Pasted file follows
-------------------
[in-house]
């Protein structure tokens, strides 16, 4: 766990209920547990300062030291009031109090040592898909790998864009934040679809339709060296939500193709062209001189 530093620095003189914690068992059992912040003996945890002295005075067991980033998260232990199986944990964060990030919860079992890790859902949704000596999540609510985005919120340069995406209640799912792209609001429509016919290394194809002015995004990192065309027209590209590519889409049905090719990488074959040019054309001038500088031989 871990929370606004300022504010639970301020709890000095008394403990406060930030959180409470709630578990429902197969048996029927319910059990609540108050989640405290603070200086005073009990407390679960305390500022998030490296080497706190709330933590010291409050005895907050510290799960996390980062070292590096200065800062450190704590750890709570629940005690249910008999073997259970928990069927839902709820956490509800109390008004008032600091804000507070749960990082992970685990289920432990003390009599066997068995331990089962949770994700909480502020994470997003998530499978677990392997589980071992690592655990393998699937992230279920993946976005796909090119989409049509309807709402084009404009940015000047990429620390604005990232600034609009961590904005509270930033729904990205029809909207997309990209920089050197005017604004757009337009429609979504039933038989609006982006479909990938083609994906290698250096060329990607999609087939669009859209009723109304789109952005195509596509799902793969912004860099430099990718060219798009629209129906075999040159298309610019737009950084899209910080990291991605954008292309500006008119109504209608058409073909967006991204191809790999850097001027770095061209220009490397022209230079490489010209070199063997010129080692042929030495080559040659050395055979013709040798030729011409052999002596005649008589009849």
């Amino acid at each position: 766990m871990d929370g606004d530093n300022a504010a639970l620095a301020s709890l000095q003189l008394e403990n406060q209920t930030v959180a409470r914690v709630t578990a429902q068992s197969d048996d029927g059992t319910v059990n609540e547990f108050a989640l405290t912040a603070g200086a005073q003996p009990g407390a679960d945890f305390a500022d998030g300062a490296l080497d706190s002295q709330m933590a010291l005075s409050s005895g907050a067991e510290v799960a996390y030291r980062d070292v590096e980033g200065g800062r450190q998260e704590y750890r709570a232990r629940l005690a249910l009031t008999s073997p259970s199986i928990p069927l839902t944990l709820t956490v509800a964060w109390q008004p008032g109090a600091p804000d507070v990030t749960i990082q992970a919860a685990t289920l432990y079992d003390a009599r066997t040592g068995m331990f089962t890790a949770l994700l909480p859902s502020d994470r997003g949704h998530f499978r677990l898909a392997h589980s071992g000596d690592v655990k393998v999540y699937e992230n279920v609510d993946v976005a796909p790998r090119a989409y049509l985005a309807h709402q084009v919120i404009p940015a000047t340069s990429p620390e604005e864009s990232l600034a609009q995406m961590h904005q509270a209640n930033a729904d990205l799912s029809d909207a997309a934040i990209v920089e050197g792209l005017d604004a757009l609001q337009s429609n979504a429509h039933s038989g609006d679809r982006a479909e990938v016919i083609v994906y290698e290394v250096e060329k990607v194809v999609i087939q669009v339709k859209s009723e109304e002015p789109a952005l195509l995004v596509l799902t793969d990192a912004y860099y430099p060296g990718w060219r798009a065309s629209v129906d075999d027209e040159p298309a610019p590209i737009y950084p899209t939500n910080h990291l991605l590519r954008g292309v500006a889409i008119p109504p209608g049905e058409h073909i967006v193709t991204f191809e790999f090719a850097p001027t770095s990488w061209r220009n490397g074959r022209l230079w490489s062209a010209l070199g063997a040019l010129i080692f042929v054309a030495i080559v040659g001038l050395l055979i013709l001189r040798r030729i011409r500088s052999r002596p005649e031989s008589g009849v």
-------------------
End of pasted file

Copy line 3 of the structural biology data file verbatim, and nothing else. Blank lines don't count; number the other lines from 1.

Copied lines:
């Amino acid at each position: 766990m871990d929370g606004d530093n300022a504010a639970l620095a301020s709890l000095q003189l008394e403990n406060q209920t930030v959180a409470r914690v709630t578990a429902q068992s197969d048996d029927g059992t319910v059990n609540e547990f108050a989640l405290t912040a603070g200086a005073q003996p009990g407390a679960d945890f305390a500022d998030g300062a490296l080497d706190s002295q709330m933590a010291l005075s409050s005895g907050a067991e510290v799960a996390y030291r980062d070292v590096e980033g200065g800062r450190q998260e704590y750890r709570a232990r629940l005690a249910l009031t008999s073997p259970s199986i928990p069927l839902t944990l709820t956490v509800a964060w109390q008004p008032g109090a600091p804000d507070v990030t749960i990082q992970a919860a685990t289920l432990y079992d003390a009599r066997t040592g068995m331990f089962t890790a949770l994700l909480p859902s502020d994470r997003g949704h998530f499978r677990l898909a392997h589980s071992g000596d690592v655990k393998v999540y699937e992230n279920v609510d993946v976005a796909p790998r090119a989409y049509l985005a309807h709402q084009v919120i404009p940015a000047t340069s990429p620390e604005e864009s990232l600034a609009q995406m961590h904005q509270a209640n930033a729904d990205l799912s029809d909207a997309a934040i990209v920089e050197g792209l005017d604004a757009l609001q337009s429609n979504a429509h039933s038989g609006d679809r982006a479909e990938v016919i083609v994906y290698e290394v250096e060329k990607v194809v999609i087939q669009v339709k859209s009723e109304e002015p789109a952005l195509l995004v596509l799902t793969d990192a912004y860099y430099p060296g990718w060219r798009a065309s629209v129906d075999d027209e040159p298309a610019p590209i737009y950084p899209t939500n910080h990291l991605l590519r954008g292309v500006a889409i008119p109504p209608g049905e058409h073909i967006v193709t991204f191809e790999f090719a850097p001027t770095s990488w061209r220009n490397g074959r022209l230079w490489s062209a010209l070199g063997a040019l010129i080692f042929v054309a030495i080559v040659g001038l050395l055979i013709l001189r040798r030729i011409r500088s052999r002596p005649e031989s008589g009849v």